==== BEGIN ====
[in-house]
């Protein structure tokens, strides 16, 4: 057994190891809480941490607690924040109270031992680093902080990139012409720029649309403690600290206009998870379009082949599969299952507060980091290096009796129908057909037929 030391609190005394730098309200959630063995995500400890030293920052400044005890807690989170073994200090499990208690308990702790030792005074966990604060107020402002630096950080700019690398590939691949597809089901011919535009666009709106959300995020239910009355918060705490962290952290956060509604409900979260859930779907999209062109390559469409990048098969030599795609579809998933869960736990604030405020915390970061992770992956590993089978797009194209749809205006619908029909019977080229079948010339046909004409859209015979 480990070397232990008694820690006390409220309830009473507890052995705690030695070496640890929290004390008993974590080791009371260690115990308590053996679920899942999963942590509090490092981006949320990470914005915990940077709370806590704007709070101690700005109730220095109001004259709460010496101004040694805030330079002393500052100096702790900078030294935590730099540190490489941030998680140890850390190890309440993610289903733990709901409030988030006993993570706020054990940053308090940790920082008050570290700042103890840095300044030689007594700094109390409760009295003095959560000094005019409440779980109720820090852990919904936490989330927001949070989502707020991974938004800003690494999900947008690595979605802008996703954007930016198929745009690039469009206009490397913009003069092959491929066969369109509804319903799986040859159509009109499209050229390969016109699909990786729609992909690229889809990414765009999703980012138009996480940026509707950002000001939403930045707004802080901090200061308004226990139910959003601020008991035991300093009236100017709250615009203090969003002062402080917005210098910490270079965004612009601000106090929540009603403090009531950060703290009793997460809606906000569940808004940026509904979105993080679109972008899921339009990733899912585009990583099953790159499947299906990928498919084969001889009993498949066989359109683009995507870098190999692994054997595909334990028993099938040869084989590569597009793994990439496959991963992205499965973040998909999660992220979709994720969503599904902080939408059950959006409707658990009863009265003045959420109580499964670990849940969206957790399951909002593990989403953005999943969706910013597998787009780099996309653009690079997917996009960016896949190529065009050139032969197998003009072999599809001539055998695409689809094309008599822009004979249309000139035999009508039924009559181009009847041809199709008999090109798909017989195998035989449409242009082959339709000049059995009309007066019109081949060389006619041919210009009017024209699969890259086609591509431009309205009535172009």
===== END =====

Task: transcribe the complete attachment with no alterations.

[in-house]
């Protein structure tokens, strides 16, 4: 057994190891809480941490607690924040109270031992680093902080990139012409720029649309403690600290206009998870379009082949599969299952507060980091290096009796129908057909037929 030391609190005394730098309200959630063995995500400890030293920052400044005890807690989170073994200090499990208690308990702790030792005074966990604060107020402002630096950080700019690398590939691949597809089901011919535009666009709106959300995020239910009355918060705490962290952290956060509604409900979260859930779907999209062109390559469409990048098969030599795609579809998933869960736990604030405020915390970061992770992956590993089978797009194209749809205006619908029909019977080229079948010339046909004409859209015979 480990070397232990008694820690006390409220309830009473507890052995705690030695070496640890929290004390008993974590080791009371260690115990308590053996679920899942999963942590509090490092981006949320990470914005915990940077709370806590704007709070101690700005109730220095109001004259709460010496101004040694805030330079002393500052100096702790900078030294935590730099540190490489941030998680140890850390190890309440993610289903733990709901409030988030006993993570706020054990940053308090940790920082008050570290700042103890840095300044030689007594700094109390409760009295003095959560000094005019409440779980109720820090852990919904936490989330927001949070989502707020991974938004800003690494999900947008690595979605802008996703954007930016198929745009690039469009206009490397913009003069092959491929066969369109509804319903799986040859159509009109499209050229390969016109699909990786729609992909690229889809990414765009999703980012138009996480940026509707950002000001939403930045707004802080901090200061308004226990139910959003601020008991035991300093009236100017709250615009203090969003002062402080917005210098910490270079965004612009601000106090929540009603403090009531950060703290009793997460809606906000569940808004940026509904979105993080679109972008899921339009990733899912585009990583099953790159499947299906990928498919084969001889009993498949066989359109683009995507870098190999692994054997595909334990028993099938040869084989590569597009793994990439496959991963992205499965973040998909999660992220979709994720969503599904902080939408059950959006409707658990009863009265003045959420109580499964670990849940969206957790399951909002593990989403953005999943969706910013597998787009780099996309653009690079997917996009960016896949190529065009050139032969197998003009072999599809001539055998695409689809094309008599822009004979249309000139035999009508039924009559181009009847041809199709008999090109798909017989195998035989449409242009082959339709000049059995009309007066019109081949060389006619041919210009009017024209699969890259086609591509431009309205009535172009």